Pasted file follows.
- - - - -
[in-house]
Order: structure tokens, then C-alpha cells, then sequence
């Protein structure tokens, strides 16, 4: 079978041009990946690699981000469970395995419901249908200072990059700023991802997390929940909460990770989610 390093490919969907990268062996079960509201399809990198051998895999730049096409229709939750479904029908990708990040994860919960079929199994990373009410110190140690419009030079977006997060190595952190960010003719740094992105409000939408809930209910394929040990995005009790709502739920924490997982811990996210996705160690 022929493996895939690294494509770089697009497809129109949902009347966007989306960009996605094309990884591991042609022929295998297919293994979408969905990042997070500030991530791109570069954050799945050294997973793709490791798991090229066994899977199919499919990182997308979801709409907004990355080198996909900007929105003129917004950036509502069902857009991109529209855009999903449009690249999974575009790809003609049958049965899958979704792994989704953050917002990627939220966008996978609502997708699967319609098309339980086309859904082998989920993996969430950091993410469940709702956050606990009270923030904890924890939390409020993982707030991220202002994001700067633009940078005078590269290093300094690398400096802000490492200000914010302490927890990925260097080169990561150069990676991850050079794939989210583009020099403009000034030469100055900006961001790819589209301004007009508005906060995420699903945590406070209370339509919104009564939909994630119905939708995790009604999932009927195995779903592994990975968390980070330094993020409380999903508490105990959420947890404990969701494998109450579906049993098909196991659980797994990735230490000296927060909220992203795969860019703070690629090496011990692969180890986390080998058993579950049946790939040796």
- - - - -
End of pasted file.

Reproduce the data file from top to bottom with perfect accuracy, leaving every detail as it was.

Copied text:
[in-house]
Order: structure tokens, then C-alpha cells, then sequence
């Protein structure tokens, strides 16, 4: 079978041009990946690699981000469970395995419901249908200072990059700023991802997390929940909460990770989610 390093490919969907990268062996079960509201399809990198051998895999730049096409229709939750479904029908990708990040994860919960079929199994990373009410110190140690419009030079977006997060190595952190960010003719740094992105409000939408809930209910394929040990995005009790709502739920924490997982811990996210996705160690 022929493996895939690294494509770089697009497809129109949902009347966007989306960009996605094309990884591991042609022929295998297919293994979408969905990042997070500030991530791109570069954050799945050294997973793709490791798991090229066994899977199919499919990182997308979801709409907004990355080198996909900007929105003129917004950036509502069902857009991109529209855009999903449009690249999974575009790809003609049958049965899958979704792994989704953050917002990627939220966008996978609502997708699967319609098309339980086309859904082998989920993996969430950091993410469940709702956050606990009270923030904890924890939390409020993982707030991220202002994001700067633009940078005078590269290093300094690398400096802000490492200000914010302490927890990925260097080169990561150069990676991850050079794939989210583009020099403009000034030469100055900006961001790819589209301004007009508005906060995420699903945590406070209370339509919104009564939909994630119905939708995790009604999932009927195995779903592994990975968390980070330094993020409380999903508490105990959420947890404990969701494998109450579906049993098909196991659980797994990735230490000296927060909220992203795969860019703070690629090496011990692969180890986390080998058993579950049946790939040796």